Questions? Ready to start your project? Contact Us

2.20.2016

Concussions And The Lower Body

The  American Journal of Sports Medicine recently published, “Concussion Increases Odds of Sustaining a Lower Extremity Musculoskeletal Injury After Return to Play Among Collegiate Athletes.”  Approximately one year prior to this article Medicine Science and Sports published, “Acute Lower Extremity Injury Rates Increase after Concussion in College Athletes.”  Both of the above studies found that their is an increased risk of a lower extremity musculoskeletal injury after a concussion.  A lower extremity injury can be considered anything from an ankle sprain, muscle pull, meniscus or knee. The risk is approximately 2 – 2 1/2 times greater than the controls in the studies who were without a history of being concussed.  This rise in incidence of injury was indicated to extend months post concussion regardless of whether playing football, soccer, hockey, softball, basketball, wrestling, or volleyball.

It is apparent that abnormalities in motor functioning after head trauma persist. These abnormalities are twice the norm.  In other words, it could be said that an athlete that has been concussed has a 100% greater chance of a lower extremity musculoskeletal injury after a concussion. Having a higher possibility is a signal to the coach that a particular athlete’s injury may not be attributed to atypical outcome of cause and effect and this significantly affects program design.  

describe the image

In a recent paper featured in the 2016 edition of Sports Health “Full-Contact Practice and Injuries in College Football,” researchers looked at athletic injuries, and correlated them with the weekly exposures to full-contact practices, total practices, formal scrimmages, and games. The pre-season injury rate was much higher than in-season, and the game injury rate was over six times greater than the practice rate; which for most coaches is understood without substantiation from the literature. What is of concern, and backs up the aforementioned studies is –“Concussions constituted 14.5% of all injuries, and the incidence of concussions correlated with the incidence of all injuries.”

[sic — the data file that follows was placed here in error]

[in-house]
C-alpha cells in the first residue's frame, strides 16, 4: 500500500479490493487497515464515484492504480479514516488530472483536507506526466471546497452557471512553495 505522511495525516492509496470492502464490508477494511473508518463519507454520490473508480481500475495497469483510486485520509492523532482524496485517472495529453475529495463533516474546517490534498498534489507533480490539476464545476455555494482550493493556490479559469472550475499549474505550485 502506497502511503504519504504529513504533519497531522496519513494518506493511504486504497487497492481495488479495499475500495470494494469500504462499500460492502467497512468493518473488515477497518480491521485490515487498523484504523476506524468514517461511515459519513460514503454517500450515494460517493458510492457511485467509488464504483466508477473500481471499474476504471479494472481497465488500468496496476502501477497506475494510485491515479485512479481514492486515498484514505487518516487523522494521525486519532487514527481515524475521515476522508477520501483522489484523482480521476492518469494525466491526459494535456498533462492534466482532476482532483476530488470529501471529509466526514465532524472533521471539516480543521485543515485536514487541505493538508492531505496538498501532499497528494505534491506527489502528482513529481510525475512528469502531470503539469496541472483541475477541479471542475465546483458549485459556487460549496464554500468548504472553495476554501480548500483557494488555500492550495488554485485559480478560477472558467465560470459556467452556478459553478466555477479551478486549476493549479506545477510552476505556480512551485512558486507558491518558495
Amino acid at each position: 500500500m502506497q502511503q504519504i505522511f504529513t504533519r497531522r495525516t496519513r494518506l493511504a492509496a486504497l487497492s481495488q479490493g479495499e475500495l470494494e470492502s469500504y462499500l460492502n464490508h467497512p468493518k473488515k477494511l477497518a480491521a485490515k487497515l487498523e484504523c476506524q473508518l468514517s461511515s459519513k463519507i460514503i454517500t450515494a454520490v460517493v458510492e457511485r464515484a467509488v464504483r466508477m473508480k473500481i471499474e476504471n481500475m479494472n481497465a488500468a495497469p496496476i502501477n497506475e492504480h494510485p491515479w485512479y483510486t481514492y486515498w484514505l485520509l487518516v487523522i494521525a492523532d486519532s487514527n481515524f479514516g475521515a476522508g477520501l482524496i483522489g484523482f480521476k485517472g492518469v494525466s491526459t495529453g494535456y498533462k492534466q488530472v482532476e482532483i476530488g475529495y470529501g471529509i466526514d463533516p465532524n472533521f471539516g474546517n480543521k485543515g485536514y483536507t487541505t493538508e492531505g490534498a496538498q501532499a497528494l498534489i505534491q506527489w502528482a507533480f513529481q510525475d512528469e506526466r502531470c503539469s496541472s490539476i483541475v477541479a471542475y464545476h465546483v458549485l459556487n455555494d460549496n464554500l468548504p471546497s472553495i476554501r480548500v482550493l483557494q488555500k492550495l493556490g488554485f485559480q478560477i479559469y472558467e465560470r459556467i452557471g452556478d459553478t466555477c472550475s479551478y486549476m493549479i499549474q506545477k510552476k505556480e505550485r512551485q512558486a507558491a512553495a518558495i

Strength training the head, neck and jaw is an important addition in every sport. Concussive forces must be lowered to protect each athlete. Having a strength component as an integral part of the athletic trainers and physicians return-to-play protocol is not just to protect the concussed individual against further head trauma, but to guard against all types of athletic injuries.

describe the image

 Train the neck…..Get Strong.

related

All Five Fingers

Using a Power Grip on the Pendulum Rope Pull The hand has its greatest gripping strength when utilizing a ‘power grip’, that is squeezing with all five fingers. When the thumb is negated, grip strength has the second greatest capability...

Hip Engagement 

There are an abundance of techniques utilized and taught to target the hips when squatting. Ankle, hip and thoracic mobility, posture, quad dominance, bar weight, bar height, stance and form adjustments are just a few of the things coaches address....

Molecular Training

In 1919 Lange wrote a scientific treatise entitled ‘About functional adaptation’…Uber Funktionelle Anpassung.This is what he said: “…. If, however, the muscle performance is increased merely by working against the same resistance as before for a longer time, no increase...